Ukrainian President Viktor Yanukovich has signed into force a set of tough new laws against public protests despite an outcry from Western governments which have criticized them as anti-democratic.
Catherine Ashton, the European Union’s foreign policy chief, said on Friday she was "deeply concerned'' by the legislation and called on Yanukovich to revise it. Hours later, the official website of Ukraine's president said the laws were signed by Yanukovich.
Steffen Seibert, a spokesman for German Chancellor Angela Merkel, told reporters in Berlin that the decision would "inevitably have consequences for the cooperation with the European Union.'' He did not give further specifics.
In a statement released late on Thursday, the U.S. State Department called the laws "undemocratic" and said they contradict Ukraine's aspiration to a European future.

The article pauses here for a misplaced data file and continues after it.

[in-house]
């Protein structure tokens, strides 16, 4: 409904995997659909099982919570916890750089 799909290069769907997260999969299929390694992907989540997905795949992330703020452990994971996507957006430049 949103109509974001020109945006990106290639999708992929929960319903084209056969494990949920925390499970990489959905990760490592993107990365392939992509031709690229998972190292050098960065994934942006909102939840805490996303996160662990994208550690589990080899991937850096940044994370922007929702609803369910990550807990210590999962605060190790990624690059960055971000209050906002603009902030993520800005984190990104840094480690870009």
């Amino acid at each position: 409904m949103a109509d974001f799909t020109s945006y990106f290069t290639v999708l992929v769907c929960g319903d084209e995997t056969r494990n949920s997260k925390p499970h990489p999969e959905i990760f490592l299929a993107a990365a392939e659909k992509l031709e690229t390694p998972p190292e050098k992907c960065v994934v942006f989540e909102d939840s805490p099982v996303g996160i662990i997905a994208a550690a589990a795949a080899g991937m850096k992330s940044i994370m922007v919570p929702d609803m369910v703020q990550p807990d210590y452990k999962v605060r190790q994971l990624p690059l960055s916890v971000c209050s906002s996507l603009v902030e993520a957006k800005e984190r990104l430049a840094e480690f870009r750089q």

The new legislation, passed by the Parliament on Thursday, introduces punishment of up to five years in prison to people who blockade public buildings, and possible arrest of protesters who wear masks or helmets.
Other provisions included clauses which target non-governmental organizations (NGOs) as "foreign agents" if they receive any funding from abroad and a provision making dissemination of slander on the Internet punishable by a year of corrective labor.
Carl Bildt, Swedish foreign minister, said on Twitter on Friday that the new bills lead to a situation where "there can be no business as usual with Kiev."
The opposition has staged nearly two months of protests in a central Kiev square in response to Yanukovich's ditching of a key pact with the European Union and striking a strategic partnership with powerful neighbor Russia instead.
Al Jazeera and wire services